Lc0 training.

 If you are new to Leela (Lc0) Chess and have begun contributing games either using Google Cloud or some other online service or your own home computer, you may be wondering where all those games go and how training of Leela happens.

Leela uses a deep convolutional neural network (NN) as a major part of its chess playing. The NN Leela uses is complex and needs extensive training before it plays high quality chess. The LCZero project kicked off with a period of program development and initial test training (you can see some of these preliminary tests in the first few crowded "bumps" at the left in the graph here). The first high quality NNs produced for Leela are called the "test 10" networks. The training games from about 15 million to 67 million are those used to train test 10. As of October 2018 the best networks from test 10 are in use in chess engine competitions and at play.Lc0.org. The quality of test 10 networks neared a plateau in late August 2018, and training of new networks was started from scratch to try to improve on test 10 (starting around training game 67 million), with some changes in the game play parameters and two minor bug fixes. The main network series now being trained is test 20, with an additional experimental test 30 network series training separately (not shown on the above graph). If you contribute games to training Leela, they will normally be directed by the developers to the test network most in need of new training games. You can access more limited data on test 30 by clicking on "Training Runs" and then "Alternative testing" from the main page, somewhat confusingly called ID 2 (same as test 30).

How Leela trains

What goes into training and how can you visualize progress in training the neural networks? Leela, like the famous AlphaZero, uses self-play (reinforcement learning) to learn chess: it starts only with the rules of chess moves, promotions, etc. The initial neural network is given random "weights" and evaluates chess positions extremely poorly (weights are the strength of neuron connections in the network, try Wikipedia and blogs to understand more about what that means). When this initial network plays games against itself (playing both white and black sides), moves are largely random but they result in a legal chess game with an endpoint that is either a win, a loss, or a draw.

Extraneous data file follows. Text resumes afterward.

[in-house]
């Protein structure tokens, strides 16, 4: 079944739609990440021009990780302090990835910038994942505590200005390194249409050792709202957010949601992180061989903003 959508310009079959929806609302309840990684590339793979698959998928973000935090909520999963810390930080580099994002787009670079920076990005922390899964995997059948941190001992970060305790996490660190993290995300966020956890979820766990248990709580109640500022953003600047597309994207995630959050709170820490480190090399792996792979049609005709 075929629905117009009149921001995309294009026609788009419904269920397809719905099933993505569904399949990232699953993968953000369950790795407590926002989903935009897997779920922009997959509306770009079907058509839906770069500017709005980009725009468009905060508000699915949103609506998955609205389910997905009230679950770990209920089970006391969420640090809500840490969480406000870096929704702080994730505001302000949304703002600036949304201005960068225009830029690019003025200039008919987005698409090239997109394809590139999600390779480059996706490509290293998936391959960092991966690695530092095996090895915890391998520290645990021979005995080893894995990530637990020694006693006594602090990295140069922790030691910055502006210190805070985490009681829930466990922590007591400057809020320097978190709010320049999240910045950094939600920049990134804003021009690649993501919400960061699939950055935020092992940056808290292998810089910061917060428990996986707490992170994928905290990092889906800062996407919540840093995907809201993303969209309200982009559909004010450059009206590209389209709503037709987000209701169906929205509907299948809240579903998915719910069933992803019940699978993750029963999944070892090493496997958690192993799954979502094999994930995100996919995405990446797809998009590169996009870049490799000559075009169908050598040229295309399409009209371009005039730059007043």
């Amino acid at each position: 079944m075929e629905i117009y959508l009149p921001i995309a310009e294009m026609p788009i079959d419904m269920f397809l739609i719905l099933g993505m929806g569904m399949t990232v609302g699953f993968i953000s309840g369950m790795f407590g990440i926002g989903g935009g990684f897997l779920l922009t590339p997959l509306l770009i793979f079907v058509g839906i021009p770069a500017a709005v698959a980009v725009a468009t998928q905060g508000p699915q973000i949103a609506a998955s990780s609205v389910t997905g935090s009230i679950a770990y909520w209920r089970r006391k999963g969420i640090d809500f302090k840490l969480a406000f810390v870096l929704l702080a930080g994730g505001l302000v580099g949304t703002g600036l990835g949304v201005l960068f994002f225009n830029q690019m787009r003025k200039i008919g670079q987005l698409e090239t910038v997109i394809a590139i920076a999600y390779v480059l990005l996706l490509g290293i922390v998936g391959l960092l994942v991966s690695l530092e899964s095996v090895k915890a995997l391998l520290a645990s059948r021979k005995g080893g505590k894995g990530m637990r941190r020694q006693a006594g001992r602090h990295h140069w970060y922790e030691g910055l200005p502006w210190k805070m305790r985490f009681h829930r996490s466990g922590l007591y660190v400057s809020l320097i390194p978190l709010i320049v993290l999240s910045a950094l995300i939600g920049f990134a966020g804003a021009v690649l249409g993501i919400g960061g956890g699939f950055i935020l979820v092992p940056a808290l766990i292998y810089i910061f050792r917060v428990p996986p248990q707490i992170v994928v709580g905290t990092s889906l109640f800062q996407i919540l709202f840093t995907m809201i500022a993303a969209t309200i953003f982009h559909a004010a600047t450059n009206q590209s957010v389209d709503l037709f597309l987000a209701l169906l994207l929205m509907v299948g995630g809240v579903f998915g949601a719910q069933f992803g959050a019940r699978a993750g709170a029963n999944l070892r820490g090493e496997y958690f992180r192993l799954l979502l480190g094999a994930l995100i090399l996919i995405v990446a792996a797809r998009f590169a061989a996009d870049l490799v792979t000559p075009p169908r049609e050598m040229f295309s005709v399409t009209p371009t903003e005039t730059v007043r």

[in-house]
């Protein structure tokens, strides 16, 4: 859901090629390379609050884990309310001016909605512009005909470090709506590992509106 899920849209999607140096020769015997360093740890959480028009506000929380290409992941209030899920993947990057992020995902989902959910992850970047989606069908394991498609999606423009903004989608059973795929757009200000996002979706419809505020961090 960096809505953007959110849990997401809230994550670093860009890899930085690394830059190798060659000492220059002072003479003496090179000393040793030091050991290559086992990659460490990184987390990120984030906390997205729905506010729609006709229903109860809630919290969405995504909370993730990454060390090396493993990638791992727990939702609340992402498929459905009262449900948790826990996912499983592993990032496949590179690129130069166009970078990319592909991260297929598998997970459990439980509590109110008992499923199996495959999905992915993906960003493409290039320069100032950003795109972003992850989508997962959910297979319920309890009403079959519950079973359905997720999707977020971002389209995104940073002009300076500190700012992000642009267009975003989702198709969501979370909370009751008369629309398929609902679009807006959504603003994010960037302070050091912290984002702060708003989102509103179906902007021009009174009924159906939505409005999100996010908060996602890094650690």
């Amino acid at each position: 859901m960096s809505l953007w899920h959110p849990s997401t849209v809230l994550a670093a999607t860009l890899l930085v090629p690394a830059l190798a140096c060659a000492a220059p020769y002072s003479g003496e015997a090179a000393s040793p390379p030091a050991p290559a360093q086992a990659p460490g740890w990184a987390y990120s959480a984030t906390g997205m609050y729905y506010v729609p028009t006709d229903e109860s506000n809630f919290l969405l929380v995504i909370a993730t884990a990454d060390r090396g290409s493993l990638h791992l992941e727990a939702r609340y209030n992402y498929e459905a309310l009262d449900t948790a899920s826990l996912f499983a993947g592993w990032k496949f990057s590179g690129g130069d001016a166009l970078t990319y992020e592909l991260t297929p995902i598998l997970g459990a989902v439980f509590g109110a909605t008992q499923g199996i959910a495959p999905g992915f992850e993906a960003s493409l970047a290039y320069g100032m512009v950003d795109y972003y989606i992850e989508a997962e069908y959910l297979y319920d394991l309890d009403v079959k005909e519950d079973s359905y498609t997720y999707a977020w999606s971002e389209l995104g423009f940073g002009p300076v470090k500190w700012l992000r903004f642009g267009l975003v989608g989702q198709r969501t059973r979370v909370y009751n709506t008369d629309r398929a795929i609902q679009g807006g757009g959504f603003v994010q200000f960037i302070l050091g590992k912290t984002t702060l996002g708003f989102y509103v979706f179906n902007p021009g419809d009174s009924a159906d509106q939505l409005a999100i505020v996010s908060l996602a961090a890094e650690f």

Training works by collecting a large set of such self-play games and evaluating how well the network predicted the best (winning) moves and which side was winning each game (called the policy and the value outputs of the network respectively). A process called backpropagation and gradient descent is then used to update the weights in the current network so that the policy and value outputs are improved for the current set of training games. After these updates, the weights for the new network are made available for download and a rapid test of network quality is reported (self-play Elo on the graphs, about which more below). You can download any of these networks and use them with Lc0 on your own computer by using the --weights=path_to_weights_file option.

Using the new (hopefully slightly improved) network the whole process repeats:
1) generate self-play games using the current network,
2) gather a batch of such games,
3) update the weights in the network so that it better predicts results for this batch of games,
4) save the new network, repeat.
 The most compute-intensive part of this cycle is the self-play games and that is what you can contribute (the process is almost fully automated - you don't have to worry about any of this stuff). One of many choices the Lc0 developers make in this process is how many self-play games go into each batch. Currently test 20 uses 32,000 games in each batch.

Understanding the Elo graphs